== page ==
“I’m fascinated by religion,” Lindelof said, recalling what he told his co-creator. “I feel like religion is this thing that we’re all really hungry for, and it’s still the ultimate construct to go through almost all of life’s big moments — when people describe giving birth to a child or falling in love for the first time, they very often they use religious and spiritual language.It’s just the judgment part (of religion) that I have a problem with.
“It’s kind of, shall we say, subversive to center your show around a nun, because people have such strong current or past relationships with faith,” Hernandez said. “And we really wanted to make sure this wasn’t a show about the church. This was very much Simon’s journey of faith and his relationship of faith.”
To get rid of any unwanted association, “Mrs. Davis” describes Simone as someone in love. She grew up skeptical of anything that seemed unbelievable to her (thanks to her duplicitous wizard parents), but she literally fell in love with Jesus Christ, who is a real character (played by Andy McQueen). She visits him. They kiss. They are married. By most metrics, they’re a classic TV couple: one of them is simply the son of God.
“How did she go from always looking for the trap door, because she was brought up that way, to someone who is just giving herself completely to the divine?” Hernandez said. “We really worked out what could possess someone to do that, (but) I was like, ‘Love. It’s love.’ This is the basic human emotion. I understand that she fell in love with her and that brought her faith in her.
“Mrs. Davis” throws a lot at its audience. There are knights and exploding heads and a sword three stories high. But at its core, the series is about an ancient barrier between science and religion. But Hernandez and Lindelof don’t tell you they are asking you to choose sides, as much as they want you to really think about where you put your faith, your trust and why.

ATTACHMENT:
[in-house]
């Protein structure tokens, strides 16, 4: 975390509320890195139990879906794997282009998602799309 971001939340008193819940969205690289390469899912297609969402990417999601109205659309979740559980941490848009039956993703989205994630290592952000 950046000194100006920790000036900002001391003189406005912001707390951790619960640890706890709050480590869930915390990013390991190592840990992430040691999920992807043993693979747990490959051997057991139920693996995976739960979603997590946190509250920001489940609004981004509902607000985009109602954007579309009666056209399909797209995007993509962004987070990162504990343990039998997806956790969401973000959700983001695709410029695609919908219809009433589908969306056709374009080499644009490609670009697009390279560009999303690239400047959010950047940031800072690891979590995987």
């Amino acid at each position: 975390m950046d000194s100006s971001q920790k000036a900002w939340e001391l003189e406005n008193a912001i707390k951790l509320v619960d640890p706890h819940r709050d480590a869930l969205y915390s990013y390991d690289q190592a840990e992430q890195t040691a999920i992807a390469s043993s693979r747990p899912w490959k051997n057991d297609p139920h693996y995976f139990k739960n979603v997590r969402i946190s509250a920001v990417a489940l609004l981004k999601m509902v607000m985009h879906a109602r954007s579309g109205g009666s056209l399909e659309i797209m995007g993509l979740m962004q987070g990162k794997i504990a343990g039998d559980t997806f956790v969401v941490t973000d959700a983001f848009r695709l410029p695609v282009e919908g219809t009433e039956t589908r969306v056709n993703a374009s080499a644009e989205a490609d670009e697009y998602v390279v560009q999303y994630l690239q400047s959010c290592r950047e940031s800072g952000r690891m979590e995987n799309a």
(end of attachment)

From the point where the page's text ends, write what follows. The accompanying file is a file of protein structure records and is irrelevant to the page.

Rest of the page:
“People ask, ‘What does the show want to say?'” Hernandez said. “I will always remain an optimist, and I think the show takes the view that people are generally good and smart, and if we have the right tools, (we) can make the right decisions. (…) The thing that’s going to get scary – and this is what Ms. Davis does – is when (AI) gives us a sense of choice and free will when there isn’t any.
“The dramatic stake of the season is – and I will say we don’t aim, we answer quite definitively in the finale – she will decide whether or not to destroy Ms. Davis at the end of her journey,” Lindelof said. “It’s kind of like, ‘OK, you’ve heard all the evidence. The prosecution is gone, the defense is gone, and so when she makes that decision, that’s my (decision) Tara’s—that’s the choice we made.
At the end, spectators can sit down and weigh both sides for themselves. They can wonder if they would do what Simone did and come to a better understanding of their own behavior in the process. They can find the answer that works for them somewhere in their soul.
Or they can just google it.
“Mrs. Davis” is now available on Peacock. Its series finale will be released on Thursday, May 18.